• Greg says:

      as an addendum, we can make a utilitarian argument that the suffering caused to animals raised for consumption AND the energy use needed to feed them and transport them AND the land use needed to raise them (and this includes growing food to feed them) and the damage this does to our environment and the sustainability of our species far outweighs the utilitarian considerations of animals killed in the wild by other animals

  • Peter Wicks says:

    OK I can’t resist responding to the ribbing 🙂

    Greg, I don’t have a fundamental problem with the idea of judging people (or as you put it: organisms capable of self awareness and structured thought) rather than actions, but doesn’t it depend on the purpose for which one is doing the judging? If the question is, “Out of these two people, X and Y, who is the better person?”, then fine, we’ll be judging the people rather than individual actions. If, one the other hand, the question is of the form, “What should I do?” (as in the case of David’s original question, then surely judging the worth of different “organisms” becomes somewhat irrelevant. We need a framework for evaluating the different options (in this case: restrict guests’ choice or not). And even if our focus is on judging people rather than actions directly, presumably we are judging them on the basis of their actions (what else would we judge them on: the colour of their eyes?), in which case we still need some framework for deciding what actions are to be considered more “virtuous”.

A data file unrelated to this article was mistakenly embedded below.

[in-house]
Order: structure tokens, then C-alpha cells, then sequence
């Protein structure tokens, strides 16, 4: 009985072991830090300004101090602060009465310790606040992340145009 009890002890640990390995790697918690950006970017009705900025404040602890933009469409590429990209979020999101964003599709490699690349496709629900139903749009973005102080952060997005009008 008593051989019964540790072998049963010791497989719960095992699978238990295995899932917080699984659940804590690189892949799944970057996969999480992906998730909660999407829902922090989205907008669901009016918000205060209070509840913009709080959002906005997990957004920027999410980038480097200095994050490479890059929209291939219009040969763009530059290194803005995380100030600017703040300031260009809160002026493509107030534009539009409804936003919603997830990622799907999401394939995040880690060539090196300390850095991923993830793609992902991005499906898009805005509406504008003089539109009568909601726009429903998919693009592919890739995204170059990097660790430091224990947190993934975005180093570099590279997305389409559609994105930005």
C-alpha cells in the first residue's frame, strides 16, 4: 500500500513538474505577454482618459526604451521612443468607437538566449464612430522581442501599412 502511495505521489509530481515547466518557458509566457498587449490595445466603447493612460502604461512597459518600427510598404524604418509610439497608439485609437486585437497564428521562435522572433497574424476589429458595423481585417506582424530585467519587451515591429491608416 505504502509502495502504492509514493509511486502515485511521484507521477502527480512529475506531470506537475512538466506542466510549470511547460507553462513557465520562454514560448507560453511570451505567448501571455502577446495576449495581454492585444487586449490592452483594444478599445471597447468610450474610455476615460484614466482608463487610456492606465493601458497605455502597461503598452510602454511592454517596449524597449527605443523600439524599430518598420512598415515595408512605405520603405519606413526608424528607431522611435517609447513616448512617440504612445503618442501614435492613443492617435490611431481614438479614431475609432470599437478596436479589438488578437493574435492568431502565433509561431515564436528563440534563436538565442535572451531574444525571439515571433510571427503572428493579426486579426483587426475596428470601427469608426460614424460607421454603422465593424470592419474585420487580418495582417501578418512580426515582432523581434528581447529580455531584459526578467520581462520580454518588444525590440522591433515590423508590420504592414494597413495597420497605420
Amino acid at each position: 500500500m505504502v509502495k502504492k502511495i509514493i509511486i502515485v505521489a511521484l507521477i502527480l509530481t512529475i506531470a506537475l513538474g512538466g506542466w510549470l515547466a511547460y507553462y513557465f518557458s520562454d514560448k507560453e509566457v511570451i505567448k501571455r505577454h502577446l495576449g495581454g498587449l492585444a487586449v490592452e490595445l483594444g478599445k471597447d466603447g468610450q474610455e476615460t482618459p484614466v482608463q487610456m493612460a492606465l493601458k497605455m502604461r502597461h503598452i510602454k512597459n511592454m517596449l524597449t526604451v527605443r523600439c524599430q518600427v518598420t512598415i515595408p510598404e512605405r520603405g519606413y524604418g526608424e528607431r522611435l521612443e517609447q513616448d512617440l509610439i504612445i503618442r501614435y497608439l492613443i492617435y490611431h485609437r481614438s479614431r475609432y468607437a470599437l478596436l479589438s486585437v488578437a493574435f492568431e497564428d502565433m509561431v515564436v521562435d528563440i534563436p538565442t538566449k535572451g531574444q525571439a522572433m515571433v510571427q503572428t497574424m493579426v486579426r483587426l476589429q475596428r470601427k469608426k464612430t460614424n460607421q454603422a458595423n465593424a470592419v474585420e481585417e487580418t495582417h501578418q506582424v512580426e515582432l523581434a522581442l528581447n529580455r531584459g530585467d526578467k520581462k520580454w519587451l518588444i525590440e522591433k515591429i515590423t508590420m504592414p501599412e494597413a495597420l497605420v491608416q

To be honest my commitment to utilitarianism is by no means absolute, but I at least think that some kind of consequentialist focus is the only type of ethical framework that can really be considered responsible. (How else can one be responsible other than by considering the consequences of one’s actions?)

    No strong views at the moment on whether cruelty and pain is less or greater in the “natural” world than in the “unnatural” one. Perhaps Jordi is right. (Do we have an agreed yardstick for measuring this anyway?) But even if that was not the case, I don’t think we need to move away from utilitarian framework to avoid flesh-o-phile’s conclusions.

    • Greg says: